That being said, I also want to be sure that when it goes out, it's at a fair price. I HATE the price of books these days; it's insane. That's the real advantage of the ereaders--they're making reading much more affordable. And easier on the back. That's the other thing I like about the whole electronic music industry--I don't have to shell out $10-25 for a physical CD that may have only one or two decent tracks (honestly, I seldom pay more than $10 for a CD; I have to really, REALLY love the band to buy a brand new CD that isn't on sale; if I'm paying more than that, you can bet I love the band and the collection is a greatest hits that has EVERYTHING). I can drop a buck, get the song that's buzzing my bean, and I'm happy--just like the good ol' days of 45 rpms. (I miss 45's... some of 'em were works of art.) Right now, as I'm trying to clean out my crap in the house, I'm consolidating down my CD collection, which means with very few exceptions, I'm pulling out the covers and back inserts and tossing the cases (most of them are pretty beat up, so recycling is the only option rather than reusing) and putting everything in albums. Which means the 12 crates of CDs are being reduced down to four albums that will take up less than a bookshelf. Ditto with my DVDs.

BACK TO ETHICS... That troll's words stuck in my head because as the rational anarchist I am, I kinda saw his point TO A POINT... He said he was a working musician who was happy making 500 pounds a week (roughly $800/US, or $3.2K/month--almost double what I make as a librarian), and that art should be free! I agree that there needs to be a cut-off point--I think the entertainment (and I include pro sports in here) industry is out of control. The cost to the consumer is fucking ridiculous, which is why you will not see me at Fenway or Foxboro or the Garden. Last year, for Muse and the Silversun Pickups, our tickets were $35/ea plus whatever fees. The Foxwoods tickets for Celebricrush (if I go) will be $45 for the VIP, $30 for the regular. I can deal with that. That's fair. Eight years ago, a friend called me from the Garden to tell me she had an extra U2 ticket--$250. My response: ARE YOU FUCKING SERIOUS?!?!?!?! Is Bono going to take me out for dinner and fuck me afterwards?

Because, kids, NO ONE is worth $250. Not to sit in a ginormous stadium, crammed in with umpteen thousand other people, without a single piece of commemorative merchandise sold for less than $10 (if you're lucky) that was made for less than a buck in the third world in conditions that amount to slavery. The Eagles started it with the Hell Freezes Over tour--everyone was in shock because they were setting tickets at almost $100. Now... now, it's obscene. The luxury boxes, the amenities... I'm almost glad I don't have kids because we wouldn't be going anywhere with the prices they charge. I still want to put Mick Jagger against the wall and strangle the $80 for the two tickets to the Steel Wheels show in '89 because it was such a rip off.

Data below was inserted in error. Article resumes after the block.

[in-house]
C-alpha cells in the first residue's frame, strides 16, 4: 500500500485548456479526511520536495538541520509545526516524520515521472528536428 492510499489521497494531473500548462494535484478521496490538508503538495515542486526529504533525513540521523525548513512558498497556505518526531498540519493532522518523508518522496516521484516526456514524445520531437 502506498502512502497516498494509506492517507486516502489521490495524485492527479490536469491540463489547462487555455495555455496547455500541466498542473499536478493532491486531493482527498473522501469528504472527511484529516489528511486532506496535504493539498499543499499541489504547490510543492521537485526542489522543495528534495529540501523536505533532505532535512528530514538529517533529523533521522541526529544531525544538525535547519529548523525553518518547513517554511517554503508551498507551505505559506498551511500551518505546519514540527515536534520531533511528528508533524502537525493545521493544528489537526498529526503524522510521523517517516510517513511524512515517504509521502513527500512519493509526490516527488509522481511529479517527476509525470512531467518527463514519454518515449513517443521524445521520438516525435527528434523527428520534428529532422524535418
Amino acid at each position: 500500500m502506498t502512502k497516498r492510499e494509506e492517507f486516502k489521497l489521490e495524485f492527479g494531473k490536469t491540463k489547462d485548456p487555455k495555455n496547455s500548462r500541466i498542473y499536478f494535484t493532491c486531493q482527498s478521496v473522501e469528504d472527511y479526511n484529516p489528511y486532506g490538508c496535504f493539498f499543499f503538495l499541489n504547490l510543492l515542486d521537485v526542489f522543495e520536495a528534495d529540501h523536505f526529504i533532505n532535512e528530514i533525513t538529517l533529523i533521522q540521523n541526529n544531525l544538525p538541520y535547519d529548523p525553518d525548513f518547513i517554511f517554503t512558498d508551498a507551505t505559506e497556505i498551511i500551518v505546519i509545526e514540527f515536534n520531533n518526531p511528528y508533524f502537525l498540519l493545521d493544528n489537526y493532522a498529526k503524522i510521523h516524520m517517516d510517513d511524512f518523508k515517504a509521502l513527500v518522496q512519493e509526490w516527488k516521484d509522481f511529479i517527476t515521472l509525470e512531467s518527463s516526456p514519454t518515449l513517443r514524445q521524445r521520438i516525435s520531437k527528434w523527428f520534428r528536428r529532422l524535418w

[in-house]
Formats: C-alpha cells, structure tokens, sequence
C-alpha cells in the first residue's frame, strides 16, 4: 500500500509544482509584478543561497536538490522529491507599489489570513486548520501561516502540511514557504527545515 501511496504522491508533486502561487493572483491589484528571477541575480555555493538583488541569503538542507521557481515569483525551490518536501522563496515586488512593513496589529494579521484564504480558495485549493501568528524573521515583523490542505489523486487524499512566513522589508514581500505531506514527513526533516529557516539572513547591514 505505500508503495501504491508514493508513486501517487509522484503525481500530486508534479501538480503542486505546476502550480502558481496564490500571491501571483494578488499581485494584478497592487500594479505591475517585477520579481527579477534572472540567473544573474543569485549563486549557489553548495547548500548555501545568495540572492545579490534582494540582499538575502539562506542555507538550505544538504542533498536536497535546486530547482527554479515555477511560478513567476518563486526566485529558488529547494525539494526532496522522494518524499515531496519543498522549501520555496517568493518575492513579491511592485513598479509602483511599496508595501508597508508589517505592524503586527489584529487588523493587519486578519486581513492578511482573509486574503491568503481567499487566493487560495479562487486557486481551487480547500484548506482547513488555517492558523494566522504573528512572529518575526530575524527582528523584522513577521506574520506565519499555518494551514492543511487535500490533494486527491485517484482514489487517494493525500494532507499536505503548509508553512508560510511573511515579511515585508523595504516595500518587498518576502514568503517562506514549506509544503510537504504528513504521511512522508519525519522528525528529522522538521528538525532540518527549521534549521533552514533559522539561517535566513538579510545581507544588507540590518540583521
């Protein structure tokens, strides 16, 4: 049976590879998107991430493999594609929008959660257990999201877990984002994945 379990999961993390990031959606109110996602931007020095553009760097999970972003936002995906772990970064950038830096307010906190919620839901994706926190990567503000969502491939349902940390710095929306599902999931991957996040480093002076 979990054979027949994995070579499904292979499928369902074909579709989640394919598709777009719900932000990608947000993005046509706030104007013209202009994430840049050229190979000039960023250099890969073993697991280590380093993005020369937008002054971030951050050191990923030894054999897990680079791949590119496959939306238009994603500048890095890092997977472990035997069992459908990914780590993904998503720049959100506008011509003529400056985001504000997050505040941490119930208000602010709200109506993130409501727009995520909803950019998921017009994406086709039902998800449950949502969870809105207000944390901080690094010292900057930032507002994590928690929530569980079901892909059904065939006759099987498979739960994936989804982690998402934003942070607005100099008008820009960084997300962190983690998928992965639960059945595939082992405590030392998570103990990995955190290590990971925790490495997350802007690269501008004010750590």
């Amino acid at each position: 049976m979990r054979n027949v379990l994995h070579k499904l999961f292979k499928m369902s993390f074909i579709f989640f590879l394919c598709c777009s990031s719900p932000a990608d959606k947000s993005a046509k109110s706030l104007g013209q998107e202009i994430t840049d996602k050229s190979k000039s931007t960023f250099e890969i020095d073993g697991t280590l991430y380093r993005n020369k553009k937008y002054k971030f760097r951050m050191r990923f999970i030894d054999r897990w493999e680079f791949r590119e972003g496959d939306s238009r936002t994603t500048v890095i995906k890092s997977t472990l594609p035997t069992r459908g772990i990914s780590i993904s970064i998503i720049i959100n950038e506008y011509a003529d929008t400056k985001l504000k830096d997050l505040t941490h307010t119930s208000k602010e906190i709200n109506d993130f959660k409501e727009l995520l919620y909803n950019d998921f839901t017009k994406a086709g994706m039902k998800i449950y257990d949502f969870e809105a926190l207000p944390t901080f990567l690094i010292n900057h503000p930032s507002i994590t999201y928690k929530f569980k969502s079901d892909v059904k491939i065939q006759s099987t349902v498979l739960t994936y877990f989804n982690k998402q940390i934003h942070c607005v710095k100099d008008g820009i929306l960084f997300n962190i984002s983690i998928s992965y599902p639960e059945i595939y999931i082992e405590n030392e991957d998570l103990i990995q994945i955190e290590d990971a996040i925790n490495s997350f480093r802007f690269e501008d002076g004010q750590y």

I wish I knew how to fix this. Actually, I do, I guess, at least for my little corner of the world... if I e-pub my novel, I can set the price point and be sure that you're paying a fair price for good work, and for my critters (going up on etsy this week, I hopes), again, a fair price for good work.

Anyone else want to weigh in on this?


  1. Oh my gosh someone who remembers usernet...lol. And the damage it did to your Phone bill....Lol. and stuff just streaming by randomly. hehehe....yeppers. I stopped by for the page 99 but ended up reading all sorts of stuff that made me giggle. You might come by if you have a second....check out my "all about writing" turtle analogy...hehehe. have a great day.

  2. Welcome, new blurker! :-D I will definitely give a stop by. Writing... I tell people it's an addiction. Heinlein said something like, "There's no shame in writing, only do it in private and wash your hands afterwards." (Not as funny as "never try to teach a pig to sing; it wastes your time and annoys the pig," but that one isn't appropriate to the sitch.)
    Good to know I'm not the only old person here. *snicker* What scares me is that it was less than 20 years ago... but there are kids who have no clue what we're talking about. My reaction to Facebook is like, oh, yeah... alt.Callahans, only I know everybody.